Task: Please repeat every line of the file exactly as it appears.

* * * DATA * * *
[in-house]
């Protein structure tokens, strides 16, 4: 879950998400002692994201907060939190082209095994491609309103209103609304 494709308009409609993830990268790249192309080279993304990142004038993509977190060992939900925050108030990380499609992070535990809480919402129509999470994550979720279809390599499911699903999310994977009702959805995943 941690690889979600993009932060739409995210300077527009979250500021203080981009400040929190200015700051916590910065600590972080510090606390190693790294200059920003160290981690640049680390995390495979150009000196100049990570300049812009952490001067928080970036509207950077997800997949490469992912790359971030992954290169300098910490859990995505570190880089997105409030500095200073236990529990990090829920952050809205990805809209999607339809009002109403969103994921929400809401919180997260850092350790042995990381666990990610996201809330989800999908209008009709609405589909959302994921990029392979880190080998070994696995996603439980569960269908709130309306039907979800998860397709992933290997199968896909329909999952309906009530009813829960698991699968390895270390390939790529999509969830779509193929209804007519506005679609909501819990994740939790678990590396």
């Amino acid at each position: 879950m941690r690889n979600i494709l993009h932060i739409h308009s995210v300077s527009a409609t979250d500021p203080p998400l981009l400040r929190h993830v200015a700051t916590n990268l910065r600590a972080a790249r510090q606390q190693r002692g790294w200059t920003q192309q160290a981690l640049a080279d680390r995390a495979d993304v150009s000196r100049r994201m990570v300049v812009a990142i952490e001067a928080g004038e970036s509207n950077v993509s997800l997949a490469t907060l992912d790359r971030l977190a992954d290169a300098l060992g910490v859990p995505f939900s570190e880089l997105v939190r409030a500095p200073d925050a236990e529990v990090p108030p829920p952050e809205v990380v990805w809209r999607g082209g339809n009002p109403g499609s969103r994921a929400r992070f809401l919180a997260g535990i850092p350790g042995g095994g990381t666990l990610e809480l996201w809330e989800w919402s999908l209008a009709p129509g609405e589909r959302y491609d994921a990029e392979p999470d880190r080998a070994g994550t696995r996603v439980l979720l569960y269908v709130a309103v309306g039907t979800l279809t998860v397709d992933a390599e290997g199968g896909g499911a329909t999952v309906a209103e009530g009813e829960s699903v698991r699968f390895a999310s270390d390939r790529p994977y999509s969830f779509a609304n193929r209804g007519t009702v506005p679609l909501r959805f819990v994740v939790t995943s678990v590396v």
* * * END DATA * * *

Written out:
[in-house]
């Protein structure tokens, strides 16, 4: 879950998400002692994201907060939190082209095994491609309103209103609304 494709308009409609993830990268790249192309080279993304990142004038993509977190060992939900925050108030990380499609992070535990809480919402129509999470994550979720279809390599499911699903999310994977009702959805995943 941690690889979600993009932060739409995210300077527009979250500021203080981009400040929190200015700051916590910065600590972080510090606390190693790294200059920003160290981690640049680390995390495979150009000196100049990570300049812009952490001067928080970036509207950077997800997949490469992912790359971030992954290169300098910490859990995505570190880089997105409030500095200073236990529990990090829920952050809205990805809209999607339809009002109403969103994921929400809401919180997260850092350790042995990381666990990610996201809330989800999908209008009709609405589909959302994921990029392979880190080998070994696995996603439980569960269908709130309306039907979800998860397709992933290997199968896909329909999952309906009530009813829960698991699968390895270390390939790529999509969830779509193929209804007519506005679609909501819990994740939790678990590396």
């Amino acid at each position: 879950m941690r690889n979600i494709l993009h932060i739409h308009s995210v300077s527009a409609t979250d500021p203080p998400l981009l400040r929190h993830v200015a700051t916590n990268l910065r600590a972080a790249r510090q606390q190693r002692g790294w200059t920003q192309q160290a981690l640049a080279d680390r995390a495979d993304v150009s000196r100049r994201m990570v300049v812009a990142i952490e001067a928080g004038e970036s509207n950077v993509s997800l997949a490469t907060l992912d790359r971030l977190a992954d290169a300098l060992g910490v859990p995505f939900s570190e880089l997105v939190r409030a500095p200073d925050a236990e529990v990090p108030p829920p952050e809205v990380v990805w809209r999607g082209g339809n009002p109403g499609s969103r994921a929400r992070f809401l919180a997260g535990i850092p350790g042995g095994g990381t666990l990610e809480l996201w809330e989800w919402s999908l209008a009709p129509g609405e589909r959302y491609d994921a990029e392979p999470d880190r080998a070994g994550t696995r996603v439980l979720l569960y269908v709130a309103v309306g039907t979800l279809t998860v397709d992933a390599e290997g199968g896909g499911a329909t999952v309906a209103e009530g009813e829960s699903v698991r699968f390895a999310s270390d390939r790529p994977y999509s969830f779509a609304n193929r209804g007519t009702v506005p679609l909501r959805f819990v994740v939790t995943s678990v590396v």